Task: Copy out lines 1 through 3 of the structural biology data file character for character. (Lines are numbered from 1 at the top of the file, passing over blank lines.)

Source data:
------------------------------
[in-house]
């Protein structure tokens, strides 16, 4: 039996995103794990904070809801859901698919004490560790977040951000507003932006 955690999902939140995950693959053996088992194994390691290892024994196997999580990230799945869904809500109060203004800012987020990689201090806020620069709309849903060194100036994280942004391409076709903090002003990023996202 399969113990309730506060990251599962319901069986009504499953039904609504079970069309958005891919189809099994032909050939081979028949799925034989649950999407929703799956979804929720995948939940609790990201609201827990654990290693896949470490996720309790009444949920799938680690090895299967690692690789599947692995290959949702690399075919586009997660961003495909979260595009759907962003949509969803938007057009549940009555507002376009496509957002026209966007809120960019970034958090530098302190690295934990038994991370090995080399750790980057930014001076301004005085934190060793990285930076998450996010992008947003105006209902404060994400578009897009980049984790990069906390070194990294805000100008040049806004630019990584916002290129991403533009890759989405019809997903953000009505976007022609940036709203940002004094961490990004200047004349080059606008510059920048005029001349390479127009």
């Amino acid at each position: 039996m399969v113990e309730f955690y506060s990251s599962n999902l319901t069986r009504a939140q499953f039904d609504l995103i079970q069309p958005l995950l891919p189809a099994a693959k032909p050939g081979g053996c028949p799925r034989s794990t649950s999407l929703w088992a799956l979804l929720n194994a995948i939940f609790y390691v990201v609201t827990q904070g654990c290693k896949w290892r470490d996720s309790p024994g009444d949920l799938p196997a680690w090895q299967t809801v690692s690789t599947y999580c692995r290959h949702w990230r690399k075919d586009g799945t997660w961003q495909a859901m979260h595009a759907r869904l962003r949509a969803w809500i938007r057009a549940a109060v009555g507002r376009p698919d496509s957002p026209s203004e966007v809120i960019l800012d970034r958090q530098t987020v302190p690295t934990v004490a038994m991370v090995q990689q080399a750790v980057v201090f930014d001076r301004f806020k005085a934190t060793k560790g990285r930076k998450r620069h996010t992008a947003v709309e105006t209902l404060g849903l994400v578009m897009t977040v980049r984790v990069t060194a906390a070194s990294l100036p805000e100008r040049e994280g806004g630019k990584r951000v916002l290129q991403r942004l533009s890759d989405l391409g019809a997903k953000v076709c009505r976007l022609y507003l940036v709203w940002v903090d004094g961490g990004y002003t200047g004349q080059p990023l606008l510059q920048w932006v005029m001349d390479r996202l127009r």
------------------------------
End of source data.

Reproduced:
[in-house]
């Protein structure tokens, strides 16, 4: 039996995103794990904070809801859901698919004490560790977040951000507003932006 955690999902939140995950693959053996088992194994390691290892024994196997999580990230799945869904809500109060203004800012987020990689201090806020620069709309849903060194100036994280942004391409076709903090002003990023996202 399969113990309730506060990251599962319901069986009504499953039904609504079970069309958005891919189809099994032909050939081979028949799925034989649950999407929703799956979804929720995948939940609790990201609201827990654990290693896949470490996720309790009444949920799938680690090895299967690692690789599947692995290959949702690399075919586009997660961003495909979260595009759907962003949509969803938007057009549940009555507002376009496509957002026209966007809120960019970034958090530098302190690295934990038994991370090995080399750790980057930014001076301004005085934190060793990285930076998450996010992008947003105006209902404060994400578009897009980049984790990069906390070194990294805000100008040049806004630019990584916002290129991403533009890759989405019809997903953000009505976007022609940036709203940002004094961490990004200047004349080059606008510059920048005029001349390479127009």
């Amino acid at each position: 039996m399969v113990e309730f955690y506060s990251s599962n999902l319901t069986r009504a939140q499953f039904d609504l995103i079970q069309p958005l995950l891919p189809a099994a693959k032909p050939g081979g053996c028949p799925r034989s794990t649950s999407l929703w088992a799956l979804l929720n194994a995948i939940f609790y390691v990201v609201t827990q904070g654990c290693k896949w290892r470490d996720s309790p024994g009444d949920l799938p196997a680690w090895q299967t809801v690692s690789t599947y999580c692995r290959h949702w990230r690399k075919d586009g799945t997660w961003q495909a859901m979260h595009a759907r869904l962003r949509a969803w809500i938007r057009a549940a109060v009555g507002r376009p698919d496509s957002p026209s203004e966007v809120i960019l800012d970034r958090q530098t987020v302190p690295t934990v004490a038994m991370v090995q990689q080399a750790v980057v201090f930014d001076r301004f806020k005085a934190t060793k560790g990285r930076k998450r620069h996010t992008a947003v709309e105006t209902l404060g849903l994400v578009m897009t977040v980049r984790v990069t060194a906390a070194s990294l100036p805000e100008r040049e994280g806004g630019k990584r951000v916002l290129q991403r942004l533009s890759d989405l391409g019809a997903k953000v076709c009505r976007l022609y507003l940036v709203w940002v903090d004094g961490g990004y002003t200047g004349q080059p990023l606008l510059q920048w932006v005029m001349d390479r996202l127009r």